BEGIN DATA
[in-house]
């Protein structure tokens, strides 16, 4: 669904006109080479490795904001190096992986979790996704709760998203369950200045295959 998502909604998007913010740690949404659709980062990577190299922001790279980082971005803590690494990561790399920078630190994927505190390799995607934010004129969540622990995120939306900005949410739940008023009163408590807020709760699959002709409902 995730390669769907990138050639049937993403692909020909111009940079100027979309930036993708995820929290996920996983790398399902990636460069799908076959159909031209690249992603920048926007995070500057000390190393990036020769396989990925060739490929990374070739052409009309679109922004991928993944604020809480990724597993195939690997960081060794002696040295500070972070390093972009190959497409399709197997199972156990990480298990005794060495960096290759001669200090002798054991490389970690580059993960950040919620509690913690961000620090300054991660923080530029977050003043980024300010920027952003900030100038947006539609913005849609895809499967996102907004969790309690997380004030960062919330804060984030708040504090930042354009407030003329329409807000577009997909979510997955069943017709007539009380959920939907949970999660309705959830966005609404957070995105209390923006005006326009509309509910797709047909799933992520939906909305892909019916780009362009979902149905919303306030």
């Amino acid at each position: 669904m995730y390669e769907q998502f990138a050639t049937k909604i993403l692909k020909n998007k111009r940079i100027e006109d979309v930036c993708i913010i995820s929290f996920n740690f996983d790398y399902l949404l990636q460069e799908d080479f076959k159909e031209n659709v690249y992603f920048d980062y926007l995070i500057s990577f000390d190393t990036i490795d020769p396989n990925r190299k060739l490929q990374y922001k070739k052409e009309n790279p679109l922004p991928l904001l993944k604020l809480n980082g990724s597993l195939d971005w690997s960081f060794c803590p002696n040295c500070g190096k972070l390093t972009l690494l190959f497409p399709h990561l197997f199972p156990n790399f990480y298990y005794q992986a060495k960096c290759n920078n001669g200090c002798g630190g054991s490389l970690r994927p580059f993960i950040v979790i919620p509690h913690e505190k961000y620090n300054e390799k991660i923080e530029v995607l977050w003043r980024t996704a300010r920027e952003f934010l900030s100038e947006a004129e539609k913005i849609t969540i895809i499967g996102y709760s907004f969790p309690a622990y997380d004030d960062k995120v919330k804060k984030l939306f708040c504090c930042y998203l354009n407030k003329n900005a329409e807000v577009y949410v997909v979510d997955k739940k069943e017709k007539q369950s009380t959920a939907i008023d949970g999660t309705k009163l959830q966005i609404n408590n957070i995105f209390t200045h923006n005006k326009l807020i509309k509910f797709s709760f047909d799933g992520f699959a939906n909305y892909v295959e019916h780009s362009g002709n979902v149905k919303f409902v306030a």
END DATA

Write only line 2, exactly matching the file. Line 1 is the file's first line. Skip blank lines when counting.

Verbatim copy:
């Protein structure tokens, strides 16, 4: 669904006109080479490795904001190096992986979790996704709760998203369950200045295959 998502909604998007913010740690949404659709980062990577190299922001790279980082971005803590690494990561790399920078630190994927505190390799995607934010004129969540622990995120939306900005949410739940008023009163408590807020709760699959002709409902 995730390669769907990138050639049937993403692909020909111009940079100027979309930036993708995820929290996920996983790398399902990636460069799908076959159909031209690249992603920048926007995070500057000390190393990036020769396989990925060739490929990374070739052409009309679109922004991928993944604020809480990724597993195939690997960081060794002696040295500070972070390093972009190959497409399709197997199972156990990480298990005794060495960096290759001669200090002798054991490389970690580059993960950040919620509690913690961000620090300054991660923080530029977050003043980024300010920027952003900030100038947006539609913005849609895809499967996102907004969790309690997380004030960062919330804060984030708040504090930042354009407030003329329409807000577009997909979510997955069943017709007539009380959920939907949970999660309705959830966005609404957070995105209390923006005006326009509309509910797709047909799933992520939906909305892909019916780009362009979902149905919303306030």